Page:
In the March 2009 volume of Tropical Conservation Science Bettina Heider, Elke Fischer, Tanja Berndl, and Rainer Schultze-Kraft, report that for thousands of years farmers took advantage of plant species and their ability to adapt to varying environmental conditions. Without this diversity agriculture development would not have been possible. Even to this day, natural plant diversity is fundamental for food security and poverty alleviation, especially in the lesser developed regions of our planet. Yet, through human interference and despite its vital importance, plant diversity is at risk. The worldwide growing concern about diminishing plant genetic diversity resulted in increasing numbers of conservation efforts and in intensified searches for plants with special traits adapted to the marginal farming systems of tropical smallholders. In light of this, Heider and collaborators state that “since conservation in gene banks is a cost-intensive endeavor, studies are required to describe the given diversity and ensure that the maximum of the genetic diversity of certain areas or plant species is stored in gene bank collections.” The authors used a molecular marker technology, random amplified polymorphic DNA marker (RAPD), to investigate the genetic relatedness among seed samples of four Desmodium and allied genera collected in Bac Kan province, Northeast Vietnam. They indicate that these legume plant species naturally occur in tropical and subtropical Asia, Australia, and Oceania, and possess a potential as forage or medicinal plants. Southeast Asia is widely recognized as one of the most important centers of diversity for legume species. Their study provides baseline data for future seed collecting and gene bank conservation strategies.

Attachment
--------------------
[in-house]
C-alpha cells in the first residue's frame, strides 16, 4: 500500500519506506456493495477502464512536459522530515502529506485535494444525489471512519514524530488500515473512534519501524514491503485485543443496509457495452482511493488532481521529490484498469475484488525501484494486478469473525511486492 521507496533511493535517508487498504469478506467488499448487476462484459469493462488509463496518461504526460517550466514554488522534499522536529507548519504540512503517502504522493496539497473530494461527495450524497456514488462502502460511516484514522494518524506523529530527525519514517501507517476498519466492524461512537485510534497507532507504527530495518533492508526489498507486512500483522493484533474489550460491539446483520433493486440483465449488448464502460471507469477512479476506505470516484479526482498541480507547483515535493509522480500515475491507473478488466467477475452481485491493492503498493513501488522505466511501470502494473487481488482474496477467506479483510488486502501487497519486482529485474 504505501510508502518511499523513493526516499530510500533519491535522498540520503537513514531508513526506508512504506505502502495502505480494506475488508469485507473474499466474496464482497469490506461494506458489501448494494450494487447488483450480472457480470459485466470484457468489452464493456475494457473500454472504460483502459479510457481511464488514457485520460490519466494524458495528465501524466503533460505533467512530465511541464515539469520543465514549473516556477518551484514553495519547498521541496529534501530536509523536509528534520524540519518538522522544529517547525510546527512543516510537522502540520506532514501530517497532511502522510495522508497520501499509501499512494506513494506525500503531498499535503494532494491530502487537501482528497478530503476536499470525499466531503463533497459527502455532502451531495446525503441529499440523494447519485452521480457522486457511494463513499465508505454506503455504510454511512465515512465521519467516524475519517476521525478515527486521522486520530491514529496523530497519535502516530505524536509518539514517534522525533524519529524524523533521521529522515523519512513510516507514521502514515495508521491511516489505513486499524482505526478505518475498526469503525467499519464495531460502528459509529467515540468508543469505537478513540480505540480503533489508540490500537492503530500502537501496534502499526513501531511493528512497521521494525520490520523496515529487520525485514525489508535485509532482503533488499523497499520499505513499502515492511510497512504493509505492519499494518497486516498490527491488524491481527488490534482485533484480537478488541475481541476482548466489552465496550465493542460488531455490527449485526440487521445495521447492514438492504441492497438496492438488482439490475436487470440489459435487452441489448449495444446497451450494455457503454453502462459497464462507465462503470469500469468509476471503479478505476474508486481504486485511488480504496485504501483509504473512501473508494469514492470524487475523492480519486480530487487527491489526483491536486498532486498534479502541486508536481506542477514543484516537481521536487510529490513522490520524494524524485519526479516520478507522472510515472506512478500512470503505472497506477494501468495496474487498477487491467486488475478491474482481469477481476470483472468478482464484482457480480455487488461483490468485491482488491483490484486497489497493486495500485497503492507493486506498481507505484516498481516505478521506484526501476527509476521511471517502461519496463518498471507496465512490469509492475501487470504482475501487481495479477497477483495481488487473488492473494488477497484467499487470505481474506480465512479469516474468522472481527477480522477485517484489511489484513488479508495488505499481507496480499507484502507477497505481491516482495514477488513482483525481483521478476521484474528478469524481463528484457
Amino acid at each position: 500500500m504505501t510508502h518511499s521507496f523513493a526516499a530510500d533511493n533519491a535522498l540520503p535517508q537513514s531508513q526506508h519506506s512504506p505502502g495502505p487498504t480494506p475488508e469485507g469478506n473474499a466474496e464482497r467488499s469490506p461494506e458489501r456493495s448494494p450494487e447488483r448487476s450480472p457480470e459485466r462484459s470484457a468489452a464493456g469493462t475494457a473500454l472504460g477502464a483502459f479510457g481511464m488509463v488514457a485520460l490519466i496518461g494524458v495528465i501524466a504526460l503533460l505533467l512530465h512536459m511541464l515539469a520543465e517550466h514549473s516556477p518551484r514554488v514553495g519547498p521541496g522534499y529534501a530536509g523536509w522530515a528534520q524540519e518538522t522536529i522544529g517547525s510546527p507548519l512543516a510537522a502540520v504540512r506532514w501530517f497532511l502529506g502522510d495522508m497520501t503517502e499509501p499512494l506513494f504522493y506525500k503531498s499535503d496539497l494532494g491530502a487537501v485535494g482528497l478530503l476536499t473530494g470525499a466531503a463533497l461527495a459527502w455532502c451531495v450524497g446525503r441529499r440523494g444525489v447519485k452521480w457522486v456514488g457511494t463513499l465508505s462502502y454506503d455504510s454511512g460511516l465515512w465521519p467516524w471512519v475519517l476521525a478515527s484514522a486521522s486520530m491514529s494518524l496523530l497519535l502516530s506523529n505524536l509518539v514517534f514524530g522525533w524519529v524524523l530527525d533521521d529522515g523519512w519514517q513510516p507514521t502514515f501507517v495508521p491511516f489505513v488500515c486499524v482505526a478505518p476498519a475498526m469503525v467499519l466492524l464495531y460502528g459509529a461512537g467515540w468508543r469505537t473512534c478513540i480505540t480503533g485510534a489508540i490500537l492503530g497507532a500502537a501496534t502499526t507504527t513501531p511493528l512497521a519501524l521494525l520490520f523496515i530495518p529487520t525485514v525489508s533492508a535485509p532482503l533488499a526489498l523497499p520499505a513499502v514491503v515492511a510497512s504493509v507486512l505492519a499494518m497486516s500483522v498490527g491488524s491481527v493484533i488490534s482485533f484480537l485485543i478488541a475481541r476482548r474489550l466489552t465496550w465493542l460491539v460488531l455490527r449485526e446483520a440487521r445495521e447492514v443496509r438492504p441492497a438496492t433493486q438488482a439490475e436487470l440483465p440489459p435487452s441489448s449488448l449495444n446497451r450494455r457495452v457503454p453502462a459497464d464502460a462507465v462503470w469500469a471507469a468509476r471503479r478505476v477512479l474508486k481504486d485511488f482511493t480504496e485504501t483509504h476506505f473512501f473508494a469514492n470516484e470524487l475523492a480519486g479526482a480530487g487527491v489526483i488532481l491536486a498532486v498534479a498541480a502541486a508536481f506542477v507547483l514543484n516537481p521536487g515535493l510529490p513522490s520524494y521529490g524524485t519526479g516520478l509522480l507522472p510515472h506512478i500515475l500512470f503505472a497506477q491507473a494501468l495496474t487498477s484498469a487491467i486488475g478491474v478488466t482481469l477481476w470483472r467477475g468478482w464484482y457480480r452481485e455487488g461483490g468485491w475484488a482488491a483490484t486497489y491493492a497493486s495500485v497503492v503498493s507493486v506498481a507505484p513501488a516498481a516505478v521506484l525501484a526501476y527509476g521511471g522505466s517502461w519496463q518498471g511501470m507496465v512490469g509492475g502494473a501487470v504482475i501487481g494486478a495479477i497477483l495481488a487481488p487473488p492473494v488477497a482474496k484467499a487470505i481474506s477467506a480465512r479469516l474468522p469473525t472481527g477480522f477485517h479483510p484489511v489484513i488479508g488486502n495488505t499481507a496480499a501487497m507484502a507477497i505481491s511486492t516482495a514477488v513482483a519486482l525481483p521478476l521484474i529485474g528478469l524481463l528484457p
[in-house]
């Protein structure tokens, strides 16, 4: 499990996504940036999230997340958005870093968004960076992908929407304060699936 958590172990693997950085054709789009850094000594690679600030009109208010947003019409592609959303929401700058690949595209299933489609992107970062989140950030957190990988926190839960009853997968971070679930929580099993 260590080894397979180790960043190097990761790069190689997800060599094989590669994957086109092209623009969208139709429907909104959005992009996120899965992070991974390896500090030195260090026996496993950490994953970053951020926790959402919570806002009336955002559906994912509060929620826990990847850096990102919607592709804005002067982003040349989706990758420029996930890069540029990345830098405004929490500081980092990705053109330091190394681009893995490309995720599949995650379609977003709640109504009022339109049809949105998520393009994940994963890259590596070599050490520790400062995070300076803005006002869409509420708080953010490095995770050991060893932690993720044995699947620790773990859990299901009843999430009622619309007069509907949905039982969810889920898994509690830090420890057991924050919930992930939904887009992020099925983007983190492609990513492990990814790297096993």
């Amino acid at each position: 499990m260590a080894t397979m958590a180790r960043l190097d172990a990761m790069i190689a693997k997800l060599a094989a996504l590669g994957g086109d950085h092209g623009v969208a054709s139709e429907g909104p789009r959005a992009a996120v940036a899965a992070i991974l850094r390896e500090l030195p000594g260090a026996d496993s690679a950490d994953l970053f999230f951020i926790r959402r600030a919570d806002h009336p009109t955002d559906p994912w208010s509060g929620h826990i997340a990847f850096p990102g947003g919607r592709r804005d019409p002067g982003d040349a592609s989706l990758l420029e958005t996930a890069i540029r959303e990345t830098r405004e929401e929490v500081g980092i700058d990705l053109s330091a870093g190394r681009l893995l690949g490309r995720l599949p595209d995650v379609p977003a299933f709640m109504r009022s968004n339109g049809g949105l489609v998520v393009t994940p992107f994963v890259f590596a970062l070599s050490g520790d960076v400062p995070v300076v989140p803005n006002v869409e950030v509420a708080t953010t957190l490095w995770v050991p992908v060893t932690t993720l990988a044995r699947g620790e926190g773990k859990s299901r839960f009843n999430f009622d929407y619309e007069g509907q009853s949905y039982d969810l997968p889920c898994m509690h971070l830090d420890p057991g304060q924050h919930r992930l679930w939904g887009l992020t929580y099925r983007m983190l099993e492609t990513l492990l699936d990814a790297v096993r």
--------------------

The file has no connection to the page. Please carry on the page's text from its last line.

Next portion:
Mammalian density in response to different levels of bushmeat hunting in the Udzungwa Mountains, Tanzania | 70-87
Topp-Jørgensen, E., Nielsen, M. R., Marshall, A. and Pedersen, U.